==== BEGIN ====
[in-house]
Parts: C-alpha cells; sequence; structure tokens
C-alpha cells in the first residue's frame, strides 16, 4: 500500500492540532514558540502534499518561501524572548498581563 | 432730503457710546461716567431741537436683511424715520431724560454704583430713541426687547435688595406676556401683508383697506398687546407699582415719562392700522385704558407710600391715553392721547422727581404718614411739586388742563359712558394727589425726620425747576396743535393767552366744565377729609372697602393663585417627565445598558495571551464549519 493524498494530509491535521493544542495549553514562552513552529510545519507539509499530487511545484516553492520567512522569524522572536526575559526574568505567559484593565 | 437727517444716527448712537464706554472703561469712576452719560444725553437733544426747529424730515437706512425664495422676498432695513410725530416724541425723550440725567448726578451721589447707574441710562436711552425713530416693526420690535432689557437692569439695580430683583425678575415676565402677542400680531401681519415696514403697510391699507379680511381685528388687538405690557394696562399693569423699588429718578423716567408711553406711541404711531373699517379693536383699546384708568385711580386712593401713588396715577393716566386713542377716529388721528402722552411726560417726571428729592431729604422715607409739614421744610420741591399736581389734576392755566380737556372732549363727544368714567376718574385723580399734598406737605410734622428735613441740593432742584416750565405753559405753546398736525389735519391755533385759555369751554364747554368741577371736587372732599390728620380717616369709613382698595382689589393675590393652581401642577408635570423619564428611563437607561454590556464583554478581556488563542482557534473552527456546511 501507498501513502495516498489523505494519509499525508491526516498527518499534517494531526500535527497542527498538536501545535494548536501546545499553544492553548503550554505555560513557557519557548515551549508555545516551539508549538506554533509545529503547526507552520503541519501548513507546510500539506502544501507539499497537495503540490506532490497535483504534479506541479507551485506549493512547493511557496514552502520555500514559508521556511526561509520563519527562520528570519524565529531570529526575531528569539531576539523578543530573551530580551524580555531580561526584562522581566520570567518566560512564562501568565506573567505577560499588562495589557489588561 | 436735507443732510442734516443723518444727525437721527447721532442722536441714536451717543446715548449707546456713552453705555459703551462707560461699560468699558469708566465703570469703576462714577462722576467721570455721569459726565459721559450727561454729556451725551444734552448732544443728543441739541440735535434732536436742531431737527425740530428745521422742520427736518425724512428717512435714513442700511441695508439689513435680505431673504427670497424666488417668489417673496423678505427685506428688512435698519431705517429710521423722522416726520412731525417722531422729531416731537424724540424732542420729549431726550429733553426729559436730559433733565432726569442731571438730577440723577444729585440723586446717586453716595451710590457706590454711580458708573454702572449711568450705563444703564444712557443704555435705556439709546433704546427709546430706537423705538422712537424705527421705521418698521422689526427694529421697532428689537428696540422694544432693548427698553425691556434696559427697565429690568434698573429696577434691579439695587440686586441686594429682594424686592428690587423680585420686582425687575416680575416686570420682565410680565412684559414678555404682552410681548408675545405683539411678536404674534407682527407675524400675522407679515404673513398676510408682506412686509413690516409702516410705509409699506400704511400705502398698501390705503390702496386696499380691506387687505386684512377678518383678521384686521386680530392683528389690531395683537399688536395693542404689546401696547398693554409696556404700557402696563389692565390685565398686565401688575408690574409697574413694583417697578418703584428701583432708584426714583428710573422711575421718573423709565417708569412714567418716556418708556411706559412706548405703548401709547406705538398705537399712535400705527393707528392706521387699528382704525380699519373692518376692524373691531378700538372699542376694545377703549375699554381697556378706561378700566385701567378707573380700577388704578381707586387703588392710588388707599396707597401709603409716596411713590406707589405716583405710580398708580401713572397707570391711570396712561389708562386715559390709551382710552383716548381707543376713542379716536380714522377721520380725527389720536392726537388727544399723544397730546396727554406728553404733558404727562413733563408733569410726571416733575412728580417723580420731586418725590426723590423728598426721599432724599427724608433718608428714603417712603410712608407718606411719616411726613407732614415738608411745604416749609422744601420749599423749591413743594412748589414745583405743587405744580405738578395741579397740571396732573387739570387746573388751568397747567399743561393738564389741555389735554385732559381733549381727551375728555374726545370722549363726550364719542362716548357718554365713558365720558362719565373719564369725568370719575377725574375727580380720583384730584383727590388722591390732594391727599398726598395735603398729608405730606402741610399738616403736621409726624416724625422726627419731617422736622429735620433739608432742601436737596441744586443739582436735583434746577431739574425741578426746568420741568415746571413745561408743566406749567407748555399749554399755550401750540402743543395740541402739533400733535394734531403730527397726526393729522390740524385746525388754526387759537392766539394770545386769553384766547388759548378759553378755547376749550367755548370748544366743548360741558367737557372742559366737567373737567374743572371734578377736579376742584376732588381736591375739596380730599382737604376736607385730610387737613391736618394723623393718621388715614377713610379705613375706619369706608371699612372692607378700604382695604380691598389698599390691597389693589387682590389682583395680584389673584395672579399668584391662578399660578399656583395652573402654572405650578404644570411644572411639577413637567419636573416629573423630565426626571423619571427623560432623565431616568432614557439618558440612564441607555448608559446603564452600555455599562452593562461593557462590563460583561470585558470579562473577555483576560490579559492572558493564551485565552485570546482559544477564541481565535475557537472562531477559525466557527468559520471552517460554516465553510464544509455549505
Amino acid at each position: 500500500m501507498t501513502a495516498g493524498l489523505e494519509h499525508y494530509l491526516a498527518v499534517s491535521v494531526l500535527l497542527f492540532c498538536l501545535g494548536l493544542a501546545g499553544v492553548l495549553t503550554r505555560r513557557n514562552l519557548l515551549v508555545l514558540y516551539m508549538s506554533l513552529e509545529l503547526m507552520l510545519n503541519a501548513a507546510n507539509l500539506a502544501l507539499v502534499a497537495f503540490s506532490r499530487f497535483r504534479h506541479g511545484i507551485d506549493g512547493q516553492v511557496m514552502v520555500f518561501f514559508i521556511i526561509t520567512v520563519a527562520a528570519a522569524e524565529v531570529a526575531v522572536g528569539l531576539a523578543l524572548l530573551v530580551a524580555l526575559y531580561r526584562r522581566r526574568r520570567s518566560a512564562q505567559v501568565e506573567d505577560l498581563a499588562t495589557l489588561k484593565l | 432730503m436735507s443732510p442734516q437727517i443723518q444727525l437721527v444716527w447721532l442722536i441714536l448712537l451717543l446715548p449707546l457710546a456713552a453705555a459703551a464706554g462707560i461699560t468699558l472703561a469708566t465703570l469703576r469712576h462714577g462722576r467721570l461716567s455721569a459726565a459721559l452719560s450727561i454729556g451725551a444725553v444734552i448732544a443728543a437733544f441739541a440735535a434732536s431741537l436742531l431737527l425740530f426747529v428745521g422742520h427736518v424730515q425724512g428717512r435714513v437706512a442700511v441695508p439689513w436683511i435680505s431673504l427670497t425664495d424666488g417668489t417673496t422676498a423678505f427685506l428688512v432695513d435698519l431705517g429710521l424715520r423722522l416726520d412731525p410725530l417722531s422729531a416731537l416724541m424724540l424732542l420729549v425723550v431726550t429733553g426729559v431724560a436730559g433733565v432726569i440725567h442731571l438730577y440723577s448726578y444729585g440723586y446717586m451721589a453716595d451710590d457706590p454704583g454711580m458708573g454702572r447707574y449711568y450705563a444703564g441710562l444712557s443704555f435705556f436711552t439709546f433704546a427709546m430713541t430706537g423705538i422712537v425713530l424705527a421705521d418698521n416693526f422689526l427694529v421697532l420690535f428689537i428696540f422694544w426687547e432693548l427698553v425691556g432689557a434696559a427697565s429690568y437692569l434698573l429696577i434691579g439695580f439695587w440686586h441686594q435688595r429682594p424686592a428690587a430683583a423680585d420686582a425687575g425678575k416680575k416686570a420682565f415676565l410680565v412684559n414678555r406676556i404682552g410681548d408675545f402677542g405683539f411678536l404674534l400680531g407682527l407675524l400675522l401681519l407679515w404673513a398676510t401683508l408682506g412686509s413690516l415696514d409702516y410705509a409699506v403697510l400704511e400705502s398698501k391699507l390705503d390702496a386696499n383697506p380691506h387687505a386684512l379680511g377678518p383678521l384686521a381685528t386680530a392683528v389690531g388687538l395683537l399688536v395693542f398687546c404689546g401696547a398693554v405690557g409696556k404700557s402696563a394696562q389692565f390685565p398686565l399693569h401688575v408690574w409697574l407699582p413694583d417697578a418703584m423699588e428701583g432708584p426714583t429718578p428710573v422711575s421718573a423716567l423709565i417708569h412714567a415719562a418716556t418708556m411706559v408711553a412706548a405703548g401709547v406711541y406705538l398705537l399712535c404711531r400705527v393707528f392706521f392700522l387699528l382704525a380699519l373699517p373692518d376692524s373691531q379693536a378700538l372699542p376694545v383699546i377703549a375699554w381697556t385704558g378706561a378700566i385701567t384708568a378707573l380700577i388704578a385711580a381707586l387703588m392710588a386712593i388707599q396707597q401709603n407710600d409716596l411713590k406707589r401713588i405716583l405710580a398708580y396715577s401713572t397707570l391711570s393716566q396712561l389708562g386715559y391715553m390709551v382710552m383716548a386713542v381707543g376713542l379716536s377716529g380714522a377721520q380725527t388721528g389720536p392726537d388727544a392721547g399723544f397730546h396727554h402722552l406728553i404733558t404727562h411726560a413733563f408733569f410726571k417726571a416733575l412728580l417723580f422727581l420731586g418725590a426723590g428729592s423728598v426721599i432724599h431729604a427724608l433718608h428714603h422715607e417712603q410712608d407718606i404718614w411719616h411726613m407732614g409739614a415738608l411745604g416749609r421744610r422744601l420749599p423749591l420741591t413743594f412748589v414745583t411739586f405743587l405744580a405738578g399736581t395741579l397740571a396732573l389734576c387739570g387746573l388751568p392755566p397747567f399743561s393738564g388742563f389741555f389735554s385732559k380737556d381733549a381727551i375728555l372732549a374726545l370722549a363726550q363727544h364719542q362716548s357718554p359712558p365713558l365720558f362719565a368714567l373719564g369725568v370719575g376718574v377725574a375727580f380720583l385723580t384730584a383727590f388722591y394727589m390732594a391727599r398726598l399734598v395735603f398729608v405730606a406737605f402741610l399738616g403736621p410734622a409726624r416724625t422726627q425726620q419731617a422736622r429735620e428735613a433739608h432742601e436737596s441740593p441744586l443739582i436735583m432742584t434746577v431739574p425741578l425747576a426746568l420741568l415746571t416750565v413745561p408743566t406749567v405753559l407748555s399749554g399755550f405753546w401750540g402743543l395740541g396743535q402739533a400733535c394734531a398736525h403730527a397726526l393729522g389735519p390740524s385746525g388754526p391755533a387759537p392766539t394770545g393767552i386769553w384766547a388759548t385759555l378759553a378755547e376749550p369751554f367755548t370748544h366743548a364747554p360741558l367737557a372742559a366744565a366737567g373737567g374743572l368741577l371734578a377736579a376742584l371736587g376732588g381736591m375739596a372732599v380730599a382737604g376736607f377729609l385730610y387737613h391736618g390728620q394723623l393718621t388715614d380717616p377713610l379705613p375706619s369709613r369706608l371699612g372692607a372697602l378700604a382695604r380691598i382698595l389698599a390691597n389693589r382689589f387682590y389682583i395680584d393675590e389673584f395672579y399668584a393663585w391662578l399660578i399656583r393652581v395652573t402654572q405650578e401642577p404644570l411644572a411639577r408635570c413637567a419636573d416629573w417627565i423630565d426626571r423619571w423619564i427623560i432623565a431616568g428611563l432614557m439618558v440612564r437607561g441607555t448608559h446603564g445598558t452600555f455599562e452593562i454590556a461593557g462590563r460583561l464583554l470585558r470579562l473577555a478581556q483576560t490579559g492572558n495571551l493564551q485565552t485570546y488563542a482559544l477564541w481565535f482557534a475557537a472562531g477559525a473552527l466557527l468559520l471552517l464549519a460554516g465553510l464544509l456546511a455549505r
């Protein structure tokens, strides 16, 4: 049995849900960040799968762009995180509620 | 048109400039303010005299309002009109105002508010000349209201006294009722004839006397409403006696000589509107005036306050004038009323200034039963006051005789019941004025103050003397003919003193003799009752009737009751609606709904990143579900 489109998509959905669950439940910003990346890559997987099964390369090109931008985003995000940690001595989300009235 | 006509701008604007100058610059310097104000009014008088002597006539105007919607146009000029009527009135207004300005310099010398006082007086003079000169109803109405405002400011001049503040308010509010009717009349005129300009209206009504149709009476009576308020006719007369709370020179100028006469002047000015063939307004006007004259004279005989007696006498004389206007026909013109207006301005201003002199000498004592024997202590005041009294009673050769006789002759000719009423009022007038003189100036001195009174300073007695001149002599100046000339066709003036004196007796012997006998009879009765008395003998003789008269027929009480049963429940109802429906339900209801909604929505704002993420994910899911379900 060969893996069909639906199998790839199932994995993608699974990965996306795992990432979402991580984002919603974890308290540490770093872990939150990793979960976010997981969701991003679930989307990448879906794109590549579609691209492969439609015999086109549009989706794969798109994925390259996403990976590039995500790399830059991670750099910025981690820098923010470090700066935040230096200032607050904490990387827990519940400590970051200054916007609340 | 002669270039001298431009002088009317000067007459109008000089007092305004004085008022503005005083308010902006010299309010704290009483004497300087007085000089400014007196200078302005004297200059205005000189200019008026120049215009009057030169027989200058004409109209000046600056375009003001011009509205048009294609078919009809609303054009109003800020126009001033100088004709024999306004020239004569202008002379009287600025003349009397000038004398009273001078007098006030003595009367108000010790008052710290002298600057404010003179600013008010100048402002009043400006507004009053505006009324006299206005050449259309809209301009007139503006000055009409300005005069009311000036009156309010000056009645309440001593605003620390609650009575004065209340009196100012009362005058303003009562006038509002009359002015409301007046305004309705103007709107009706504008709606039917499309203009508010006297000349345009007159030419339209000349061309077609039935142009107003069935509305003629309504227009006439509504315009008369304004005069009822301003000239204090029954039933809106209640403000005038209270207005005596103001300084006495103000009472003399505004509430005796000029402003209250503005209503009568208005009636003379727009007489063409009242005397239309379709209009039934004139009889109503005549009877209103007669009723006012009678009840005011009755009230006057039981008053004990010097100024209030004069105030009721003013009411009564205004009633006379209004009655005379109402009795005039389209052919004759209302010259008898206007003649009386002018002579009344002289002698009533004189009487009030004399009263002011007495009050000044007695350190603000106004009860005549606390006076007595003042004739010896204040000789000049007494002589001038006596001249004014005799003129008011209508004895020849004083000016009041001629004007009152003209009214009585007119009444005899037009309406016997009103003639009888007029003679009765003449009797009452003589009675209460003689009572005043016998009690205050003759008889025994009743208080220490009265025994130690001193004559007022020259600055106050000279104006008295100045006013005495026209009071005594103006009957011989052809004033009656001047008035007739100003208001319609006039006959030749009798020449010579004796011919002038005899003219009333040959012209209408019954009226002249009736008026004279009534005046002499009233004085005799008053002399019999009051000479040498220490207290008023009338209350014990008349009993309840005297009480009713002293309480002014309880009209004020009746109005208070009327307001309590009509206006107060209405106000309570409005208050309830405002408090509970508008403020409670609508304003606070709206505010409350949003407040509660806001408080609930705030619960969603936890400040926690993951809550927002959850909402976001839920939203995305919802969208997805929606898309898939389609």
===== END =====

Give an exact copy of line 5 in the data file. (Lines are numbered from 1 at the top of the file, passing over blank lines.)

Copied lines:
């Protein structure tokens, strides 16, 4: 049995849900960040799968762009995180509620 | 048109400039303010005299309002009109105002508010000349209201006294009722004839006397409403006696000589509107005036306050004038009323200034039963006051005789019941004025103050003397003919003193003799009752009737009751609606709904990143579900 489109998509959905669950439940910003990346890559997987099964390369090109931008985003995000940690001595989300009235 | 006509701008604007100058610059310097104000009014008088002597006539105007919607146009000029009527009135207004300005310099010398006082007086003079000169109803109405405002400011001049503040308010509010009717009349005129300009209206009504149709009476009576308020006719007369709370020179100028006469002047000015063939307004006007004259004279005989007696006498004389206007026909013109207006301005201003002199000498004592024997202590005041009294009673050769006789002759000719009423009022007038003189100036001195009174300073007695001149002599100046000339066709003036004196007796012997006998009879009765008395003998003789008269027929009480049963429940109802429906339900209801909604929505704002993420994910899911379900 060969893996069909639906199998790839199932994995993608699974990965996306795992990432979402991580984002919603974890308290540490770093872990939150990793979960976010997981969701991003679930989307990448879906794109590549579609691209492969439609015999086109549009989706794969798109994925390259996403990976590039995500790399830059991670750099910025981690820098923010470090700066935040230096200032607050904490990387827990519940400590970051200054916007609340 | 002669270039001298431009002088009317000067007459109008000089007092305004004085008022503005005083308010902006010299309010704290009483004497300087007085000089400014007196200078302005004297200059205005000189200019008026120049215009009057030169027989200058004409109209000046600056375009003001011009509205048009294609078919009809609303054009109003800020126009001033100088004709024999306004020239004569202008002379009287600025003349009397000038004398009273001078007098006030003595009367108000010790008052710290002298600057404010003179600013008010100048402002009043400006507004009053505006009324006299206005050449259309809209301009007139503006000055009409300005005069009311000036009156309010000056009645309440001593605003620390609650009575004065209340009196100012009362005058303003009562006038509002009359002015409301007046305004309705103007709107009706504008709606039917499309203009508010006297000349345009007159030419339209000349061309077609039935142009107003069935509305003629309504227009006439509504315009008369304004005069009822301003000239204090029954039933809106209640403000005038209270207005005596103001300084006495103000009472003399505004509430005796000029402003209250503005209503009568208005009636003379727009007489063409009242005397239309379709209009039934004139009889109503005549009877209103007669009723006012009678009840005011009755009230006057039981008053004990010097100024209030004069105030009721003013009411009564205004009633006379209004009655005379109402009795005039389209052919004759209302010259008898206007003649009386002018002579009344002289002698009533004189009487009030004399009263002011007495009050000044007695350190603000106004009860005549606390006076007595003042004739010896204040000789000049007494002589001038006596001249004014005799003129008011209508004895020849004083000016009041001629004007009152003209009214009585007119009444005899037009309406016997009103003639009888007029003679009765003449009797009452003589009675209460003689009572005043016998009690205050003759008889025994009743208080220490009265025994130690001193004559007022020259600055106050000279104006008295100045006013005495026209009071005594103006009957011989052809004033009656001047008035007739100003208001319609006039006959030749009798020449010579004796011919002038005899003219009333040959012209209408019954009226002249009736008026004279009534005046002499009233004085005799008053002399019999009051000479040498220490207290008023009338209350014990008349009993309840005297009480009713002293309480002014309880009209004020009746109005208070009327307001309590009509206006107060209405106000309570409005208050309830405002408090509970508008403020409670609508304003606070709206505010409350949003407040509660806001408080609930705030619960969603936890400040926690993951809550927002959850909402976001839920939203995305919802969208997805929606898309898939389609």